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Should you repair or replace a failing appliance?

When to have it fixed, when to purchase a new one
Durable Goods
Posted at 6:00 AM, Sep 12, 2022
and last updated 2022-09-12 07:56:06-04

What do you do when a household appliance, like a dishwasher, is on the fritz? Repair it, or replace it with a new one?

Prices can be high for either option these days.

Carolyn Nerenberg was frustrated beyond belief when we met her back in April with a refrigerator that kept making a watery mess.

"We went to use the ice and the water mechanism," she said, "and it doesn't work. It leaks all over the inside of the refrigerator."

The experts offer advice

So what should you do when your appliance is failing?

Todd Lahey, president of a repair shop called A1 Appliance Service Company, says there are two scenarios when he suggests tossing it:

"If it's half the cost of a new one or more," he said, "we'll generally point them to a new one."

Luckily, the appliance shortages of 2020 and 2021 have mostly eased, so if you need a new one, you should not have to wait six months in most cases.

His rule of thumb for when to toss and replace:

  • The repair cost is almost equal to the replacement cost.
  • You can no longer find parts.

"Some manufacturers, they don't make control boards as long as we think they should," he said.

One problem: while today's refrigerator or washing machine is a lot more efficient than mom's old model, they also contain a lot of high-tech electronics that can break down a lot more quickly.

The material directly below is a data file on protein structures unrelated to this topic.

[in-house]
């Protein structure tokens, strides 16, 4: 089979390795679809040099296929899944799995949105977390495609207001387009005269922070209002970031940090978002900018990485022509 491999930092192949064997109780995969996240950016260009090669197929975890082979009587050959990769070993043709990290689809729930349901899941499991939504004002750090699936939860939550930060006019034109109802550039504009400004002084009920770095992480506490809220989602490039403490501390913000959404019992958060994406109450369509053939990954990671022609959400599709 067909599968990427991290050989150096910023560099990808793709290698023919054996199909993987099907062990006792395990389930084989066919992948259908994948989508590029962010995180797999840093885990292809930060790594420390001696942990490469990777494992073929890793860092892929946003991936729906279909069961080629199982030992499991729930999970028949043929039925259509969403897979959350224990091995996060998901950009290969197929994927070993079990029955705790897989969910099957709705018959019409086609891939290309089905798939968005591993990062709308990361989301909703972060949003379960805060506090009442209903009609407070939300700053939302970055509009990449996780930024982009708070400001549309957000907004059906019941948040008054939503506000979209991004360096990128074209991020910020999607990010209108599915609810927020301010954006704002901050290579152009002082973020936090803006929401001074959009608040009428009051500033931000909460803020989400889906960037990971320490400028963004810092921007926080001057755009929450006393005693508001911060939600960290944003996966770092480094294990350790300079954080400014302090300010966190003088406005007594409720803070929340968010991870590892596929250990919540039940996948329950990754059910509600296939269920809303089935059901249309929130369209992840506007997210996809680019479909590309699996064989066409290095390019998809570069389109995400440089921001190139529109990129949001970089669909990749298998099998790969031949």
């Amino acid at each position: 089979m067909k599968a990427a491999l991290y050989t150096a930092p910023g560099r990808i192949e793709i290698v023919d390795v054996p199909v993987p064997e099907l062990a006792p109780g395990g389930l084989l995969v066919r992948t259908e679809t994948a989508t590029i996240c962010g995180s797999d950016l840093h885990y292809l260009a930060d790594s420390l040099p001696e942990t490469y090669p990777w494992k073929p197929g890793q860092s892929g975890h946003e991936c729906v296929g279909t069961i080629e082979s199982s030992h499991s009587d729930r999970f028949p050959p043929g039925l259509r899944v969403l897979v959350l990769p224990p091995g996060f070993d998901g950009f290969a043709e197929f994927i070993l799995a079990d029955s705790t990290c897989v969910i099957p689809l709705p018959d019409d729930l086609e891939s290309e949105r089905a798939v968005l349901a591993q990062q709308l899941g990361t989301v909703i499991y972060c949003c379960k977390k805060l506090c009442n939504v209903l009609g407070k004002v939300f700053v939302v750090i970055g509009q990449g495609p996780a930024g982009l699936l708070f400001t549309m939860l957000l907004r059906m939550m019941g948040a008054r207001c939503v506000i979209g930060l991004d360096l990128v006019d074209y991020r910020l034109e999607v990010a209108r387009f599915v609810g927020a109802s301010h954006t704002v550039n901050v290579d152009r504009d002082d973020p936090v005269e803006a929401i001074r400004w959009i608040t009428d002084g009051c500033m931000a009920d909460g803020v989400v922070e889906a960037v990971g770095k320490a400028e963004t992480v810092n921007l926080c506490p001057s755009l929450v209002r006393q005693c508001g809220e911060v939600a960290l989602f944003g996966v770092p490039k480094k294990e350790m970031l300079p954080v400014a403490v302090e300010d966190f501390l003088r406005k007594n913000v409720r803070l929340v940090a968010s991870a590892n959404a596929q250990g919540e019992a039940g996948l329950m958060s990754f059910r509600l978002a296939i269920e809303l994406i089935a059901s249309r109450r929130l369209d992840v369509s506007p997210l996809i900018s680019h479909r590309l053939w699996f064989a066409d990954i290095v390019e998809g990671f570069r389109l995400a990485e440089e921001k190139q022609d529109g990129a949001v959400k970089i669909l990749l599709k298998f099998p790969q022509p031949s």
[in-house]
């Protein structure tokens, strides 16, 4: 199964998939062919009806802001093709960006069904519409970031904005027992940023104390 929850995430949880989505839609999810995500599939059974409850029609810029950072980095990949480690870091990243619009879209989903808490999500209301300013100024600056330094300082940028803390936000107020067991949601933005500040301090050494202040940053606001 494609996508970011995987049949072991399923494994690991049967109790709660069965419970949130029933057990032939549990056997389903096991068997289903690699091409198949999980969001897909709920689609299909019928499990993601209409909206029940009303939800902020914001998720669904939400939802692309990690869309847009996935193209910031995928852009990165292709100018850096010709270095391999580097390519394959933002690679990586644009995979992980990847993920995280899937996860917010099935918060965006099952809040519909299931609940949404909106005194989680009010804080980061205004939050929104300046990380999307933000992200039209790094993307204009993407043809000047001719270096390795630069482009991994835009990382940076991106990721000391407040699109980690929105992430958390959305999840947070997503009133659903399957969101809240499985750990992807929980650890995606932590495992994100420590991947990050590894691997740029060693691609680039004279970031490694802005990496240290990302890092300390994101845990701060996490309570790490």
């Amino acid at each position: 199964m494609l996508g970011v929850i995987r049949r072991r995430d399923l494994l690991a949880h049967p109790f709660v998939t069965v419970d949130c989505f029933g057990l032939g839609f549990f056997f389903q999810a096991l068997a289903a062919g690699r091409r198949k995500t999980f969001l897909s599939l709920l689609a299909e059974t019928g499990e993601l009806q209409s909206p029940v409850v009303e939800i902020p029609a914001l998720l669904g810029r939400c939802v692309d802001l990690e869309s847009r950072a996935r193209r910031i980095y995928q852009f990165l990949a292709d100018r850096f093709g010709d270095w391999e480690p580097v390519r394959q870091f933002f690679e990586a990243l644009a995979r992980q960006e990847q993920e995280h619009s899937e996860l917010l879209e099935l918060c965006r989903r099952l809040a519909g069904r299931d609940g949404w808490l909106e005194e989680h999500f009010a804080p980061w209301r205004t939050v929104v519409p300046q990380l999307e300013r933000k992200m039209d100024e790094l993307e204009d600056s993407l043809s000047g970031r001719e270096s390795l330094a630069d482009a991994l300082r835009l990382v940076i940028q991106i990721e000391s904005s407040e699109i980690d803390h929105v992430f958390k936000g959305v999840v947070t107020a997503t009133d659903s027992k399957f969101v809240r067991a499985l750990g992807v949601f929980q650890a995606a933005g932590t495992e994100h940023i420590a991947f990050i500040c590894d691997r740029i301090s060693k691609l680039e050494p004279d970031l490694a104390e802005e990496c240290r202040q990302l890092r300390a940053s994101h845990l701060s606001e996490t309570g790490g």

Michael Cornell agrees. He is a repair expert with Asurion, which provides extended protection plans.

"Small microprocessors, switches, and relays," he said. "Those things go bad really quickly."

He says first to get an expert opinion because some appliances can be fixed on the spot, such as a refrigerator we found a crew working on that simply had a clogged tube.

"It's just a drain we got that cleared out," technician Trevor Murrell told us.

Also, consider the lifespan of your appliance.

  • Cornell says a repair makes sense if it is just two to three years old.
  • If it is six or seven years, though, he says think hard before paying several hundred dollars for a repair.

"Even though we're gonna be replacing components to get it back up to steam at that moment," Cornell said, "it doesn't mean you're not gonna have other failures along the way."

After multiple repairs, Carolyn Nerenberg says she finally got a brand new fridge and was lucky to have it replaced under warranty.

But the best way to prevent many breakdowns in the first place? Maintenance.

Michael Cornell says to check the "care and use" manual that comes with any appliance.

"Those three pages right there can save you literally hundreds if not thousands of dollars," he said.

A little bit of reading, plus a little bit of upkeep, can mean you don't waste your money.
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